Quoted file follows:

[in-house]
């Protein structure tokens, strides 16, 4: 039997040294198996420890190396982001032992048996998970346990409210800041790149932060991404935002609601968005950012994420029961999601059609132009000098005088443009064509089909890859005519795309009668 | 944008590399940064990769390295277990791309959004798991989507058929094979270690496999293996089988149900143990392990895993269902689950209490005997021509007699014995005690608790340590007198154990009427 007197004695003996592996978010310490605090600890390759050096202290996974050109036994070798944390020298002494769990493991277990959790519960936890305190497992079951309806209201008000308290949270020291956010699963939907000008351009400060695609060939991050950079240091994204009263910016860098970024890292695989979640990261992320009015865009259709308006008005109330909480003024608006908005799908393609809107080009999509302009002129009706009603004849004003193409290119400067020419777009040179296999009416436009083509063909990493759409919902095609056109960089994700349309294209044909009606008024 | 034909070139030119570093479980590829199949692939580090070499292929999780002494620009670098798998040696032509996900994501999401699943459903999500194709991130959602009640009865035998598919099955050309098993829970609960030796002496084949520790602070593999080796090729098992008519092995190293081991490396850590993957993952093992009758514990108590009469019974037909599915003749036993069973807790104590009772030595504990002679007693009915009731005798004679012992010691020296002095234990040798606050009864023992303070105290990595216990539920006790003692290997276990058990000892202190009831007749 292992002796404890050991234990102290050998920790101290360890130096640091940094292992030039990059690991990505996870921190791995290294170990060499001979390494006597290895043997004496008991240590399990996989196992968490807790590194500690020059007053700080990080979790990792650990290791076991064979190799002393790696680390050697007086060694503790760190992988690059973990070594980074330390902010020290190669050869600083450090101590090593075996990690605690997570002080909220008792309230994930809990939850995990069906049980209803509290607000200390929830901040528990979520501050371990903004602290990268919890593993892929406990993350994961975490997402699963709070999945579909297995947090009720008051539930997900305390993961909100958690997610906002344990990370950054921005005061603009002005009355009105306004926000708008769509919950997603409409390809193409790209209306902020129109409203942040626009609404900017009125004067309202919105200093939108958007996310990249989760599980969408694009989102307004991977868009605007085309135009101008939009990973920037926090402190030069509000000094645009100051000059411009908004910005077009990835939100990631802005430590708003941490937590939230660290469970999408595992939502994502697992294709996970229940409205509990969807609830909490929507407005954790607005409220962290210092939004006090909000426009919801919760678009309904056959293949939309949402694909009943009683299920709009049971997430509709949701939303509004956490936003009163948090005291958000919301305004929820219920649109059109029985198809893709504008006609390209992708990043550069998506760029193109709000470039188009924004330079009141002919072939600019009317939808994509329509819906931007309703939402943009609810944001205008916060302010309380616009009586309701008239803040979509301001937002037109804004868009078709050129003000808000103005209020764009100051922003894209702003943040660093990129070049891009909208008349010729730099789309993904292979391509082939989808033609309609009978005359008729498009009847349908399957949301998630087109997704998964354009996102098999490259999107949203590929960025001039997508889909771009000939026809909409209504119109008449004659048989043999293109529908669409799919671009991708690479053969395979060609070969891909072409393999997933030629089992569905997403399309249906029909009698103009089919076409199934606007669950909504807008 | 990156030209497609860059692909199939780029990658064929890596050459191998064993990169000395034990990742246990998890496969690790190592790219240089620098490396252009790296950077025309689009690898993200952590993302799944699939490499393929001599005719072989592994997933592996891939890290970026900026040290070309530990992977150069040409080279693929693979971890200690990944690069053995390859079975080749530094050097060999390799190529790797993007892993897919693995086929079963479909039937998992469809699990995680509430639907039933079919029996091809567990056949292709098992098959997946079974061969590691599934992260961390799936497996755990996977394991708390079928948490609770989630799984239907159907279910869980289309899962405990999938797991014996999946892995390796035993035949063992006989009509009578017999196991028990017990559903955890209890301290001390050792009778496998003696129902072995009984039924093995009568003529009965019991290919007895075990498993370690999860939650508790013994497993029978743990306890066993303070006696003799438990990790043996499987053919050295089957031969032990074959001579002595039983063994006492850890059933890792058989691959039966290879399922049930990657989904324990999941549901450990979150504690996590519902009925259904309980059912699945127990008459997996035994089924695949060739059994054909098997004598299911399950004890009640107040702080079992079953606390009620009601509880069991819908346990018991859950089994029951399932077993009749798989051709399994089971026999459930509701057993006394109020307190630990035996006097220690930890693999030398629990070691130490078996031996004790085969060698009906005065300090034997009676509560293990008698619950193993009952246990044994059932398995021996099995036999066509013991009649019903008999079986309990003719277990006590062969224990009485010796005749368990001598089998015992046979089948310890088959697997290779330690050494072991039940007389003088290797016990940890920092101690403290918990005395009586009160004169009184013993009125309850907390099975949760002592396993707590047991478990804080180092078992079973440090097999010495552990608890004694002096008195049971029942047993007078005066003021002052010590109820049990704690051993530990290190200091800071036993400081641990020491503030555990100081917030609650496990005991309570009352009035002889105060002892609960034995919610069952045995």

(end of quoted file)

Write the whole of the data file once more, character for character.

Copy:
[in-house]
């Protein structure tokens, strides 16, 4: 039997040294198996420890190396982001032992048996998970346990409210800041790149932060991404935002609601968005950012994420029961999601059609132009000098005088443009064509089909890859005519795309009668 | 944008590399940064990769390295277990791309959004798991989507058929094979270690496999293996089988149900143990392990895993269902689950209490005997021509007699014995005690608790340590007198154990009427 007197004695003996592996978010310490605090600890390759050096202290996974050109036994070798944390020298002494769990493991277990959790519960936890305190497992079951309806209201008000308290949270020291956010699963939907000008351009400060695609060939991050950079240091994204009263910016860098970024890292695989979640990261992320009015865009259709308006008005109330909480003024608006908005799908393609809107080009999509302009002129009706009603004849004003193409290119400067020419777009040179296999009416436009083509063909990493759409919902095609056109960089994700349309294209044909009606008024 | 034909070139030119570093479980590829199949692939580090070499292929999780002494620009670098798998040696032509996900994501999401699943459903999500194709991130959602009640009865035998598919099955050309098993829970609960030796002496084949520790602070593999080796090729098992008519092995190293081991490396850590993957993952093992009758514990108590009469019974037909599915003749036993069973807790104590009772030595504990002679007693009915009731005798004679012992010691020296002095234990040798606050009864023992303070105290990595216990539920006790003692290997276990058990000892202190009831007749 292992002796404890050991234990102290050998920790101290360890130096640091940094292992030039990059690991990505996870921190791995290294170990060499001979390494006597290895043997004496008991240590399990996989196992968490807790590194500690020059007053700080990080979790990792650990290791076991064979190799002393790696680390050697007086060694503790760190992988690059973990070594980074330390902010020290190669050869600083450090101590090593075996990690605690997570002080909220008792309230994930809990939850995990069906049980209803509290607000200390929830901040528990979520501050371990903004602290990268919890593993892929406990993350994961975490997402699963709070999945579909297995947090009720008051539930997900305390993961909100958690997610906002344990990370950054921005005061603009002005009355009105306004926000708008769509919950997603409409390809193409790209209306902020129109409203942040626009609404900017009125004067309202919105200093939108958007996310990249989760599980969408694009989102307004991977868009605007085309135009101008939009990973920037926090402190030069509000000094645009100051000059411009908004910005077009990835939100990631802005430590708003941490937590939230660290469970999408595992939502994502697992294709996970229940409205509990969807609830909490929507407005954790607005409220962290210092939004006090909000426009919801919760678009309904056959293949939309949402694909009943009683299920709009049971997430509709949701939303509004956490936003009163948090005291958000919301305004929820219920649109059109029985198809893709504008006609390209992708990043550069998506760029193109709000470039188009924004330079009141002919072939600019009317939808994509329509819906931007309703939402943009609810944001205008916060302010309380616009009586309701008239803040979509301001937002037109804004868009078709050129003000808000103005209020764009100051922003894209702003943040660093990129070049891009909208008349010729730099789309993904292979391509082939989808033609309609009978005359008729498009009847349908399957949301998630087109997704998964354009996102098999490259999107949203590929960025001039997508889909771009000939026809909409209504119109008449004659048989043999293109529908669409799919671009991708690479053969395979060609070969891909072409393999997933030629089992569905997403399309249906029909009698103009089919076409199934606007669950909504807008 | 990156030209497609860059692909199939780029990658064929890596050459191998064993990169000395034990990742246990998890496969690790190592790219240089620098490396252009790296950077025309689009690898993200952590993302799944699939490499393929001599005719072989592994997933592996891939890290970026900026040290070309530990992977150069040409080279693929693979971890200690990944690069053995390859079975080749530094050097060999390799190529790797993007892993897919693995086929079963479909039937998992469809699990995680509430639907039933079919029996091809567990056949292709098992098959997946079974061969590691599934992260961390799936497996755990996977394991708390079928948490609770989630799984239907159907279910869980289309899962405990999938797991014996999946892995390796035993035949063992006989009509009578017999196991028990017990559903955890209890301290001390050792009778496998003696129902072995009984039924093995009568003529009965019991290919007895075990498993370690999860939650508790013994497993029978743990306890066993303070006696003799438990990790043996499987053919050295089957031969032990074959001579002595039983063994006492850890059933890792058989691959039966290879399922049930990657989904324990999941549901450990979150504690996590519902009925259904309980059912699945127990008459997996035994089924695949060739059994054909098997004598299911399950004890009640107040702080079992079953606390009620009601509880069991819908346990018991859950089994029951399932077993009749798989051709399994089971026999459930509701057993006394109020307190630990035996006097220690930890693999030398629990070691130490078996031996004790085969060698009906005065300090034997009676509560293990008698619950193993009952246990044994059932398995021996099995036999066509013991009649019903008999079986309990003719277990006590062969224990009485010796005749368990001598089998015992046979089948310890088959697997290779330690050494072991039940007389003088290797016990940890920092101690403290918990005395009586009160004169009184013993009125309850907390099975949760002592396993707590047991478990804080180092078992079973440090097999010495552990608890004694002096008195049971029942047993007078005066003021002052010590109820049990704690051993530990290190200091800071036993400081641990020491503030555990100081917030609650496990005991309570009352009035002889105060002892609960034995919610069952045995």